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    Quote Originally Posted by redbike72 View Post
    Whatever you decide on, keep in mind that everywhere in cycling there is "expensive" and there is "expensive, but crappy".
    Fixed.

  19. #19
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    Quote Originally Posted by TonyS View Post
    Fixed.
    Works for me!

  20. #20
    coprolite fietsbob's Avatar
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    I got real reliable service from having all the spare spokes in my rear wheel , 48 of them, even when one broke , there were 47 left, and doing a little bit of re truing on the bike , along the roadside ,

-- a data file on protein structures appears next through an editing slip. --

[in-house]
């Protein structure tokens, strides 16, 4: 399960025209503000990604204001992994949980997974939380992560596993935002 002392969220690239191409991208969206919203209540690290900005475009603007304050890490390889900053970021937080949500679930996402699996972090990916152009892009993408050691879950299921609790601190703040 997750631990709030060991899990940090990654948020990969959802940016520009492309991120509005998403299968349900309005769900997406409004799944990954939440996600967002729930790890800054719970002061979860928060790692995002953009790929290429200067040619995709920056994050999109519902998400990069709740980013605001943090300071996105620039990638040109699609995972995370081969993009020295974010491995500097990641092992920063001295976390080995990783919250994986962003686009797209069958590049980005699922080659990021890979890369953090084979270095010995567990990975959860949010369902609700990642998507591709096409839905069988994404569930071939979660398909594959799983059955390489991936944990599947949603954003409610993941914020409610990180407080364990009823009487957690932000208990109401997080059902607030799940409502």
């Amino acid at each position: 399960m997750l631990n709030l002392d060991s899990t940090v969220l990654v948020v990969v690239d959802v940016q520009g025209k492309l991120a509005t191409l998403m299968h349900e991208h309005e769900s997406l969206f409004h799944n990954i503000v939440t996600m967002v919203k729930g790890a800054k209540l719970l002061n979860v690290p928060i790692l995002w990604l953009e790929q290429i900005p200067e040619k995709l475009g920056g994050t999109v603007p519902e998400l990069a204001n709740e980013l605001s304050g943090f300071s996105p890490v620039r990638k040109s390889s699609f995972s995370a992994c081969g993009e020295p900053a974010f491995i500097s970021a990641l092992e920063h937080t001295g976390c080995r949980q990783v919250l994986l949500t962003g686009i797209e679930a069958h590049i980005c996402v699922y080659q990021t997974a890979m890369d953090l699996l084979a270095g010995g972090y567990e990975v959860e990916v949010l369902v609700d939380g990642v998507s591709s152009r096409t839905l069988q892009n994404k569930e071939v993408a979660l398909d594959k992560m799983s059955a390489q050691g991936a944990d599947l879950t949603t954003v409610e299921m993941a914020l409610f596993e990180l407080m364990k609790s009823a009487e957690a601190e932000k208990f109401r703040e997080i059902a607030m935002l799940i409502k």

I could ride along for days until the opportunity arose to replace the broken spoke ..

    I went for a strong axle freewheel hub, but the cassette sorts cover that,
    Shimano's tandem hubs can be modified to fit in narrower dropouts , than the 140 wide frames cause you wont be using the drag brake on the left side.

    Of course if you learn how to replace the spokes in the field, thwn that means you will be ready, and can go with an off the shelf 36 spoke wheel, just bring your cassette ******* for the lockring.

    It always happens the right rear spokes break , and the gear cluster comes of first to replace the broken one ..

    folks have used FiberFix a kevlar substitute spoke to some success, another spare to have just in case.

  21. #21
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    Velo-Orange has wheels with 105 hubs, their Diagonale rims and 14g spokes. $225/set plus shipping.

  22. #22
    Senior Member EKW in DC's Avatar
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    Quote Originally Posted by kaliayev View Post